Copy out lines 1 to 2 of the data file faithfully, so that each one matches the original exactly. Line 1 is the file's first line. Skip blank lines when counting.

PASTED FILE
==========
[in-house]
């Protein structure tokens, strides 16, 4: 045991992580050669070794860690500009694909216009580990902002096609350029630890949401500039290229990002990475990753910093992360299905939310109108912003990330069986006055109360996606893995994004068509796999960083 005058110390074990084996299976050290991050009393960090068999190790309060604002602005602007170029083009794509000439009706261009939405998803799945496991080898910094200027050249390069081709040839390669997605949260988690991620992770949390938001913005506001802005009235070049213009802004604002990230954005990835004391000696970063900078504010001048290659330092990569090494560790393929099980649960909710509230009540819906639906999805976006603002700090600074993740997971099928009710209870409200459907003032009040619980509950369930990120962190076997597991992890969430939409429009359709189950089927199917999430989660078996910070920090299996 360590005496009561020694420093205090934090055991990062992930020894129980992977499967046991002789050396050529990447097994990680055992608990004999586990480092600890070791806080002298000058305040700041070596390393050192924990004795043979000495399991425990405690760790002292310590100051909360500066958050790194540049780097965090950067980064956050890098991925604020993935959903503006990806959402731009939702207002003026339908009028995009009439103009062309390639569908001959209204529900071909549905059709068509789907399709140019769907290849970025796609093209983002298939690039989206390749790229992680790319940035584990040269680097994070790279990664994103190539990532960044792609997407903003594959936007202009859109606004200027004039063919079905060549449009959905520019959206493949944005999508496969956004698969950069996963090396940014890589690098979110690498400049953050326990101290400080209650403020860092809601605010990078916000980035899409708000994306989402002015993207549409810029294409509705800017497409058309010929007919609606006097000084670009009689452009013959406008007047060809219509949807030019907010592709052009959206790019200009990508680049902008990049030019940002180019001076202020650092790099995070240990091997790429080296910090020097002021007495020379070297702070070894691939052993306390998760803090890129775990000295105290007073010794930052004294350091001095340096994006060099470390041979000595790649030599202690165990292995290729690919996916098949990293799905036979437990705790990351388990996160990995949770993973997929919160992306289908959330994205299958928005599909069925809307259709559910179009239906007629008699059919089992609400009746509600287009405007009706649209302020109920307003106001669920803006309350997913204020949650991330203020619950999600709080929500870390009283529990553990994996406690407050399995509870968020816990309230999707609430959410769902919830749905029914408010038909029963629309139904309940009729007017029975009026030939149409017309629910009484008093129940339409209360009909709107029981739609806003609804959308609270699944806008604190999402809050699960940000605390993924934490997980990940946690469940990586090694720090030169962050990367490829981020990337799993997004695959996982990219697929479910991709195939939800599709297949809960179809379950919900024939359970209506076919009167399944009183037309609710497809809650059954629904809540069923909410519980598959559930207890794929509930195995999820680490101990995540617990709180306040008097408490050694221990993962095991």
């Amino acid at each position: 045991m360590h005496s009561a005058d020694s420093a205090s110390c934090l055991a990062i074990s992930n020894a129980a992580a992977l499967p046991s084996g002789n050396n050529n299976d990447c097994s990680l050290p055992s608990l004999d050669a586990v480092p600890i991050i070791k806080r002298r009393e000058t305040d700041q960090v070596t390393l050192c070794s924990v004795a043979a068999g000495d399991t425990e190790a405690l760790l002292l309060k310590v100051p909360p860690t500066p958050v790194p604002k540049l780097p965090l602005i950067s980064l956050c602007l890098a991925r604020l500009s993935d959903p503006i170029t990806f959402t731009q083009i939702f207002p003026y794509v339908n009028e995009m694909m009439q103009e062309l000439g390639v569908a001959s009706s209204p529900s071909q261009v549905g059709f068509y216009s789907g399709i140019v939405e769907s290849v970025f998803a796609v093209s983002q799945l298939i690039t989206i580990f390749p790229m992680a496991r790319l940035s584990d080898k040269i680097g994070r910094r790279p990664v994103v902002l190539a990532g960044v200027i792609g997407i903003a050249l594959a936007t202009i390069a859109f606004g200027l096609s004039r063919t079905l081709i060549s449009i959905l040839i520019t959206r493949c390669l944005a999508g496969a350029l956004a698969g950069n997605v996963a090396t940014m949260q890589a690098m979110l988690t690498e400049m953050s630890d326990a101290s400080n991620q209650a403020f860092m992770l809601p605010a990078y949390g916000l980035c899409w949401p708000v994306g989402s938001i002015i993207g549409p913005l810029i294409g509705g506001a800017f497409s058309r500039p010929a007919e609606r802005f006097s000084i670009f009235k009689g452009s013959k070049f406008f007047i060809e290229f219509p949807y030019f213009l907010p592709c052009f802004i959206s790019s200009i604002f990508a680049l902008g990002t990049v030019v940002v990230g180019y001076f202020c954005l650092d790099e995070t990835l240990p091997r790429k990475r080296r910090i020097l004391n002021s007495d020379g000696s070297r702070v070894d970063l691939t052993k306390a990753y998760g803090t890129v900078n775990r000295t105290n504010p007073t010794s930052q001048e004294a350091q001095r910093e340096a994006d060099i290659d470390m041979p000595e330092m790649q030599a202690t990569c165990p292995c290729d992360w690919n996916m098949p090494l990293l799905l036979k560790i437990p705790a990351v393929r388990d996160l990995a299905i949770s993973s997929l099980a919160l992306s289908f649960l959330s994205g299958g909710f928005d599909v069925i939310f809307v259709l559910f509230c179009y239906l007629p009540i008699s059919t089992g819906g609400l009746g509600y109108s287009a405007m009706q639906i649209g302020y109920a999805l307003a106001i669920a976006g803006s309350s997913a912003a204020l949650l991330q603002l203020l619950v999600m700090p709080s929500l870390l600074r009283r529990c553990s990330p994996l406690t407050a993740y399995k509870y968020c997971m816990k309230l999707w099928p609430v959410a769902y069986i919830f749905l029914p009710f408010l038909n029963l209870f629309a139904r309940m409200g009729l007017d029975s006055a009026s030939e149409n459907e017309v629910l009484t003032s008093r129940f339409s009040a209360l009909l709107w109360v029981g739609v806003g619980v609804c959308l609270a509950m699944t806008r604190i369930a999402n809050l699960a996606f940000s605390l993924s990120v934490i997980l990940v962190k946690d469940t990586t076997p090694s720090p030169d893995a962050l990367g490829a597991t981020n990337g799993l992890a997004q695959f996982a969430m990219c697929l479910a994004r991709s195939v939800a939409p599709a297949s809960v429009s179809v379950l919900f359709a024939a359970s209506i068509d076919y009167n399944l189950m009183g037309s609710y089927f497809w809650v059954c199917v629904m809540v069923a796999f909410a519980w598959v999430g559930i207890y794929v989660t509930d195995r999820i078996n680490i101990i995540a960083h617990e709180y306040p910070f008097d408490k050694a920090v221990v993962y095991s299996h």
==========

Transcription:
[in-house]
């Protein structure tokens, strides 16, 4: 045991992580050669070794860690500009694909216009580990902002096609350029630890949401500039290229990002990475990753910093992360299905939310109108912003990330069986006055109360996606893995994004068509796999960083 005058110390074990084996299976050290991050009393960090068999190790309060604002602005602007170029083009794509000439009706261009939405998803799945496991080898910094200027050249390069081709040839390669997605949260988690991620992770949390938001913005506001802005009235070049213009802004604002990230954005990835004391000696970063900078504010001048290659330092990569090494560790393929099980649960909710509230009540819906639906999805976006603002700090600074993740997971099928009710209870409200459907003032009040619980509950369930990120962190076997597991992890969430939409429009359709189950089927199917999430989660078996910070920090299996 360590005496009561020694420093205090934090055991990062992930020894129980992977499967046991002789050396050529990447097994990680055992608990004999586990480092600890070791806080002298000058305040700041070596390393050192924990004795043979000495399991425990405690760790002292310590100051909360500066958050790194540049780097965090950067980064956050890098991925604020993935959903503006990806959402731009939702207002003026339908009028995009009439103009062309390639569908001959209204529900071909549905059709068509789907399709140019769907290849970025796609093209983002298939690039989206390749790229992680790319940035584990040269680097994070790279990664994103190539990532960044792609997407903003594959936007202009859109606004200027004039063919079905060549449009959905520019959206493949944005999508496969956004698969950069996963090396940014890589690098979110690498400049953050326990101290400080209650403020860092809601605010990078916000980035899409708000994306989402002015993207549409810029294409509705800017497409058309010929007919609606006097000084670009009689452009013959406008007047060809219509949807030019907010592709052009959206790019200009990508680049902008990049030019940002180019001076202020650092790099995070240990091997790429080296910090020097002021007495020379070297702070070894691939052993306390998760803090890129775990000295105290007073010794930052004294350091001095340096994006060099470390041979000595790649030599202690165990292995290729690919996916098949990293799905036979437990705790990351388990996160990995949770993973997929919160992306289908959330994205299958928005599909069925809307259709559910179009239906007629008699059919089992609400009746509600287009405007009706649209302020109920307003106001669920803006309350997913204020949650991330203020619950999600709080929500870390009283529990553990994996406690407050399995509870968020816990309230999707609430959410769902919830749905029914408010038909029963629309139904309940009729007017029975009026030939149409017309629910009484008093129940339409209360009909709107029981739609806003609804959308609270699944806008604190999402809050699960940000605390993924934490997980990940946690469940990586090694720090030169962050990367490829981020990337799993997004695959996982990219697929479910991709195939939800599709297949809960179809379950919900024939359970209506076919009167399944009183037309609710497809809650059954629904809540069923909410519980598959559930207890794929509930195995999820680490101990995540617990709180306040008097408490050694221990993962095991």